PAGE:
You must already be familiar with the concept of online shopping. It’s a type of shopping that is more practical and easy to do, hence why it’s the preferred method of shopping currently. The appearance of the COVID-19 pandemic pushes the general public’s attention level to the maximum for this easy-to-do method of shopping.
The increase in interest causes the companies that are running online shopping platforms to provide products that are not only of a good quality, but also within the legal boundaries.
Supplying products that are considered pirated or counterfeits is prohibited by Law Number 28 of 2014 concerning Copyright. The reason behind that is because not only is it detrimental to the creators and buyers, but it also harms the Indonesian market’s reputation. Especially if the companies allowing counterfeits to be sold on their platforms are well-known companies, with a good reputation as well as high expectations.
Recently, there’s news that three high reputation e-commerce companies in Indonesia are under the United States’ watchful eyes. The news appeared soon after the release of the Notorious Market List of 2021. Two Indonesian e-commerce companies are named within said list, they are Tokopedia and Bukalapak. The other company, which is considered very popular in Indonesia albeit not made here, is Shopee.
How Did The Three Companies Get On The List?
The Notorious Market List of 2021 explained very thoroughly their reasons for naming Tokopedia, Bukalapak and Shopee as notorious markets. For Tokopedia, the list states, “ Right holders report finding high rates and volumes of counterfeit clothing, counterfeit cosmetics and accessories, pirated textbooks, and other pirated English- language materials on this platform.”
The penalty system for repeat offenders is also considered ineffective by the list. While concerning Bukalapak, Notorious Market List states, “Right holders note that the majority of branded products on this platform are not genuine and that items are often openly labeled ‘replicas’ of branded products.”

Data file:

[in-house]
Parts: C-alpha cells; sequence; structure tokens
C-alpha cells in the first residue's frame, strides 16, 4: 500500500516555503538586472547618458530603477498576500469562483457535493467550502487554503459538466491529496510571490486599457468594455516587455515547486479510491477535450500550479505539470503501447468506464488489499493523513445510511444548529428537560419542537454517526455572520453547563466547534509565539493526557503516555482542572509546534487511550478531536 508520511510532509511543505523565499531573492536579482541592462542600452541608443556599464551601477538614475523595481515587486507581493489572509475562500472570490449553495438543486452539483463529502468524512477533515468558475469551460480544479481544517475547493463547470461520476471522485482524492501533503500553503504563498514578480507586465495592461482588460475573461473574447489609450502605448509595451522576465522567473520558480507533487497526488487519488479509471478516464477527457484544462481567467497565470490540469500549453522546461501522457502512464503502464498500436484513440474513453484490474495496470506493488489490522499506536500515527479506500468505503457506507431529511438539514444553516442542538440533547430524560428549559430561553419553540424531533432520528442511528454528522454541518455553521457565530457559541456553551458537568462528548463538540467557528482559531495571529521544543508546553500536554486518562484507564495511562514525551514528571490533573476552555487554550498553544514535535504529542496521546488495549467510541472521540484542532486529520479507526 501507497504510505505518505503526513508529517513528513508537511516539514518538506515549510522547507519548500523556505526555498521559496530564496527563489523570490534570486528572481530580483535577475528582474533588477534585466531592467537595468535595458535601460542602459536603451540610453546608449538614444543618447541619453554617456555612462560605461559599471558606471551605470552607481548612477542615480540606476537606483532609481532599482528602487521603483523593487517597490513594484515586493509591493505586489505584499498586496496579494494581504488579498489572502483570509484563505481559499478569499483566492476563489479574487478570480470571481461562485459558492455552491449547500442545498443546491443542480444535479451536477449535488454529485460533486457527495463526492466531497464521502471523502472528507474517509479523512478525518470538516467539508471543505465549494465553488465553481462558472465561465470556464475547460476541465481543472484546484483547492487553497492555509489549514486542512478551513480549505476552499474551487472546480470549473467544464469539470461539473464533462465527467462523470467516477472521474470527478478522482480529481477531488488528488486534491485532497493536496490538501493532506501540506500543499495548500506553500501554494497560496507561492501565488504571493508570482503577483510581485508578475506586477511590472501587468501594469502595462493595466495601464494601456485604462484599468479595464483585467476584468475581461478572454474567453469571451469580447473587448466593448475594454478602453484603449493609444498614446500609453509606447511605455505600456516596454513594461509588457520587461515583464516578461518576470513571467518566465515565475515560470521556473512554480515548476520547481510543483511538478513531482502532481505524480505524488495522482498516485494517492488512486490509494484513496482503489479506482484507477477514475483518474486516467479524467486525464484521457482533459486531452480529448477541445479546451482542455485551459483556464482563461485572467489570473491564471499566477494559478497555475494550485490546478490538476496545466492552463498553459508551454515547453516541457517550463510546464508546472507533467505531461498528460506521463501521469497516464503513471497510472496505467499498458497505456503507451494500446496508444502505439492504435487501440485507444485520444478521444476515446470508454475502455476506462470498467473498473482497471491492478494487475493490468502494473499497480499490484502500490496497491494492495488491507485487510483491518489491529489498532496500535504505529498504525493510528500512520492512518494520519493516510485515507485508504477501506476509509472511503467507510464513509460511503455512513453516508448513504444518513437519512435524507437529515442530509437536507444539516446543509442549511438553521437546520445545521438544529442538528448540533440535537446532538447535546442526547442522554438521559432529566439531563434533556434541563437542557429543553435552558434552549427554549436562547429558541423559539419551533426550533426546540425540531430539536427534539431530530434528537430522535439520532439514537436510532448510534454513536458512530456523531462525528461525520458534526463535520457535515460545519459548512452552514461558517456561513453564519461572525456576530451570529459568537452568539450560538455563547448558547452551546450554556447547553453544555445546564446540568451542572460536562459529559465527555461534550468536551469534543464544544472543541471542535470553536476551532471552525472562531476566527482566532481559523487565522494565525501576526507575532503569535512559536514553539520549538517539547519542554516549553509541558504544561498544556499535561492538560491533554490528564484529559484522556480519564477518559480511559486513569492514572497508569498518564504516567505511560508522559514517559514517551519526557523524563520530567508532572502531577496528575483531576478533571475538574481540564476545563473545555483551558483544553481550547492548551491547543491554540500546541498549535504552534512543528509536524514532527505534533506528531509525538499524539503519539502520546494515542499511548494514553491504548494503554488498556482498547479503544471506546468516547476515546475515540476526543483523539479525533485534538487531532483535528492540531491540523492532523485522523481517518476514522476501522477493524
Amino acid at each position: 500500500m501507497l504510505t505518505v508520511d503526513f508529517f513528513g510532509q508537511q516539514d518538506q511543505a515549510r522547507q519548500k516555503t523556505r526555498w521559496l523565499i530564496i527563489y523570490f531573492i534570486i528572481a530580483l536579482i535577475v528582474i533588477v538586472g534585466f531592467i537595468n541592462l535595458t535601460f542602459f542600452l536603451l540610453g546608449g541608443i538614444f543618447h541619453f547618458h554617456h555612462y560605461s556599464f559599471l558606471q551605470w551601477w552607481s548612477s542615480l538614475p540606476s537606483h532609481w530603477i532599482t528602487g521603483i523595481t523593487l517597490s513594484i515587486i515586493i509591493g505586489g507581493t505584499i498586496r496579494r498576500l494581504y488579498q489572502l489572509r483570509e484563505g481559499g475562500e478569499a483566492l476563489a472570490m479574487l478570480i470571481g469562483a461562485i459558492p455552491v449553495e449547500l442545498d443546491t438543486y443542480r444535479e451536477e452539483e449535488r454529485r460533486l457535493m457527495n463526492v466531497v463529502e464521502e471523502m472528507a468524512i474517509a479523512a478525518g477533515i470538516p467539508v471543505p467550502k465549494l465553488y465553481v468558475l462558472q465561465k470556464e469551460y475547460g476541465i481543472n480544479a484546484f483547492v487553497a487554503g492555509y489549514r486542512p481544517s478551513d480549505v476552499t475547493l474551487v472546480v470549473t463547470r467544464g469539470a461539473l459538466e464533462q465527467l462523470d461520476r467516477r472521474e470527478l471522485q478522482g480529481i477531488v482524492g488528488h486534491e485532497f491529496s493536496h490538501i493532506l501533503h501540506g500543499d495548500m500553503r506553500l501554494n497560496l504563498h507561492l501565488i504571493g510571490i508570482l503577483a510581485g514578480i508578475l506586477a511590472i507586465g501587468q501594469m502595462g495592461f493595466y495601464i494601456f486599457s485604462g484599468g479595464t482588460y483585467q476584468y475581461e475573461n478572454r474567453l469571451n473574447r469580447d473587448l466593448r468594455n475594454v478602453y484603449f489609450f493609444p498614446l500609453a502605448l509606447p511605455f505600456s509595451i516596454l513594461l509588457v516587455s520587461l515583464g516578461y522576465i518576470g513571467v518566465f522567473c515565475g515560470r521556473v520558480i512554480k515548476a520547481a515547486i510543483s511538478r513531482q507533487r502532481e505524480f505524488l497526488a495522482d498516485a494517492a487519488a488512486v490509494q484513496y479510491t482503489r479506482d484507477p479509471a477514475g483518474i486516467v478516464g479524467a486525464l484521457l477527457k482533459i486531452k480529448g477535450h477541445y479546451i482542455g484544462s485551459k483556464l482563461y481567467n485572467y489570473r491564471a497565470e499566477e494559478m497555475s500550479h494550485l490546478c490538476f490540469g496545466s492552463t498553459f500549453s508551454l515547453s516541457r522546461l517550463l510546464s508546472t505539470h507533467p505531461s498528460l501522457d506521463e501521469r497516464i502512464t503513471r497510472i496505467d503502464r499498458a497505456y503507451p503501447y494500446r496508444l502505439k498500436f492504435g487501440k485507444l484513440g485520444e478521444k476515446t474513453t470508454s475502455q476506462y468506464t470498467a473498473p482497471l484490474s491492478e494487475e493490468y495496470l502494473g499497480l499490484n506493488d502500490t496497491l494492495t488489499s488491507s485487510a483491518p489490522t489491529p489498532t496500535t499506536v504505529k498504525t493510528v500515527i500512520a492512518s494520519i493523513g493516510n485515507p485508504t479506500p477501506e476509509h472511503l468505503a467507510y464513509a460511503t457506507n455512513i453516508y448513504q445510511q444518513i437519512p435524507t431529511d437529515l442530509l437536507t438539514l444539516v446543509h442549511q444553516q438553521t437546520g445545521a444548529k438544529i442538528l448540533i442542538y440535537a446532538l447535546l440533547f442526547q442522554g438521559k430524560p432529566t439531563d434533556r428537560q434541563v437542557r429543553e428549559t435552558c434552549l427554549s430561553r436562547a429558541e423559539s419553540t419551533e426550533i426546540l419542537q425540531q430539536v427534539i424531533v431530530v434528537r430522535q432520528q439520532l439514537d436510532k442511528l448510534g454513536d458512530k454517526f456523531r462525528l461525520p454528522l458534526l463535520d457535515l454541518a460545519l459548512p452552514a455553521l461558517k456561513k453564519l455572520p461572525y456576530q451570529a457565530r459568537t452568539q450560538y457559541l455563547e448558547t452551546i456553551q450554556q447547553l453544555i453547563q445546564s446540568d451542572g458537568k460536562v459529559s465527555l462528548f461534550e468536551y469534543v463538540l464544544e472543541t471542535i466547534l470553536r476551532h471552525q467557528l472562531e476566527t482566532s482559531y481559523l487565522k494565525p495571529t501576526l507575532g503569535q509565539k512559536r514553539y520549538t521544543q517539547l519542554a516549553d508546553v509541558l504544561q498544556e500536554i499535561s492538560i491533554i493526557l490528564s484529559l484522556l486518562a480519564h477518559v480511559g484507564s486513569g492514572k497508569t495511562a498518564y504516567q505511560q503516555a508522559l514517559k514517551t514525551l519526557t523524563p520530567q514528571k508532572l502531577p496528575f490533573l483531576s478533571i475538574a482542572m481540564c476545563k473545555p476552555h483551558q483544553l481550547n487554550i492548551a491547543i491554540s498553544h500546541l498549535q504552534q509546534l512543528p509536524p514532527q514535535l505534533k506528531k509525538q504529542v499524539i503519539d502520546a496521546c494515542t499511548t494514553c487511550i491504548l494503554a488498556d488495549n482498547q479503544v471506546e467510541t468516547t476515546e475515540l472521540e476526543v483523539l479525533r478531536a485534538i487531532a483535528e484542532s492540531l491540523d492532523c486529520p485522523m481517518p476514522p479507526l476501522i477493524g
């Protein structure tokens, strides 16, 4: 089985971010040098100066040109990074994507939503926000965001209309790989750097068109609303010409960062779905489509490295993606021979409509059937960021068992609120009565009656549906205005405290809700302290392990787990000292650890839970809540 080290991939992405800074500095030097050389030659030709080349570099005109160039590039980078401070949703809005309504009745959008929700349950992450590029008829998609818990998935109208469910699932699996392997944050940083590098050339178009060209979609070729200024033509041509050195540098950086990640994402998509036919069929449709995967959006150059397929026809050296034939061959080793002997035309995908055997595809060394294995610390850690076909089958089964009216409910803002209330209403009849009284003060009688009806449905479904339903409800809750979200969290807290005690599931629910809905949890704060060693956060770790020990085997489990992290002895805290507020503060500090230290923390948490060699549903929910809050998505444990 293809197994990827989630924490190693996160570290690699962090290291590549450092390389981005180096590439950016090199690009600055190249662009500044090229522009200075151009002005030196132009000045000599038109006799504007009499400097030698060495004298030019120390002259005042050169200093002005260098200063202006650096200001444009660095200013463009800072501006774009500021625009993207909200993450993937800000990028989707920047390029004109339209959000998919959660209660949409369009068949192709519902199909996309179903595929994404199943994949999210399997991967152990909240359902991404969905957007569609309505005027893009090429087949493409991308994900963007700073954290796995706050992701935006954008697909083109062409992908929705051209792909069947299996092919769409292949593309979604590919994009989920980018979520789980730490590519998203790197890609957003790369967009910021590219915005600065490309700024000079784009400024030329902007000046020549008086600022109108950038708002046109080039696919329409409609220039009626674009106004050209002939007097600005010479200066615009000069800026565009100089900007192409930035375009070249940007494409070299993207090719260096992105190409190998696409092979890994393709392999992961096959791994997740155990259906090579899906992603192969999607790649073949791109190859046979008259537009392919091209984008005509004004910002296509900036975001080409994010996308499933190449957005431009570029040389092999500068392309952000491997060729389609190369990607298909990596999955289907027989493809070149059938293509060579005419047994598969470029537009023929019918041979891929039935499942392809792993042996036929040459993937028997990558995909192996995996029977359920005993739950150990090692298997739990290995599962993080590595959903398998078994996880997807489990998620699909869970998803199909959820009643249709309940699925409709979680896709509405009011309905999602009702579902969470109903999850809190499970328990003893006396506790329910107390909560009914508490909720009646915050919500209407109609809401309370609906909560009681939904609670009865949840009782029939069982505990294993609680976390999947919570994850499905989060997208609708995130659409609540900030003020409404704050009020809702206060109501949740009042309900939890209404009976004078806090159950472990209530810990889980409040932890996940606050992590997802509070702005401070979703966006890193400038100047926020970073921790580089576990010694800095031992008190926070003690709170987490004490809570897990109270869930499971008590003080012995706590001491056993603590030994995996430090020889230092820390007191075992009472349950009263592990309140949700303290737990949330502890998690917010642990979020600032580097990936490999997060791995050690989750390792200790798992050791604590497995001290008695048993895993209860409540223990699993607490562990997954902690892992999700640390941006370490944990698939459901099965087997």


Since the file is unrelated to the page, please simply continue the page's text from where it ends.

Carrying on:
Similar to Tokopedia, Bukalapak is also considered ineffective in its efforts to fight piracy. The ineffectiveness causes users that are already known to be selling pirated goods or counterfeits to have the ability to return and continue their illegal activity using different accounts.
Shopee was reported to offer counterfeit goods in all their branches, excluding the Taiwanese one. “Right holders report that Shopee’s notice-and- takedown procedures are burdensome, decentralized, ineffective, and slow,” said Notorious Market List in its report.
Bukalapak, Tokopedia and Shopee made their responses in regards to this matter through their representatives. Baskara Aditava, AVP of Marketplace Quality in Bukalapak declared, “Bukalapak is committed to protecting Intellectual Property and prohibiting the sale of counterfeit and pirated goods in our platform. All violations of Bukalapak’s Usage Rules will be subject to sanctions.”
Tokopedia stated that their platform acts decisively against violations of the applicable laws within this country. “Even though Tokopedia is UGC, where every user can upload their product independently, we also continue to take cooperative actions to keep activities on the Tokopedia platform in accordance with applicable laws,” explained Ekhel Chandra Wijaya, External Communications Senior Lead at Tokopedia.
Meanwhile, Shopee explained that the company prohibits the sale and purchase of counterfeit or pirated products on their platform. Efforts to protect Intellectual Property are carried out in the form of policies and procedures that are present to identify IP violations. “Shopee is firmly committed to protecting intellectual property rights and fighting piracy. We strictly prohibit the sale of pirated goods on our platform,” explained a Shopee Spokesperson.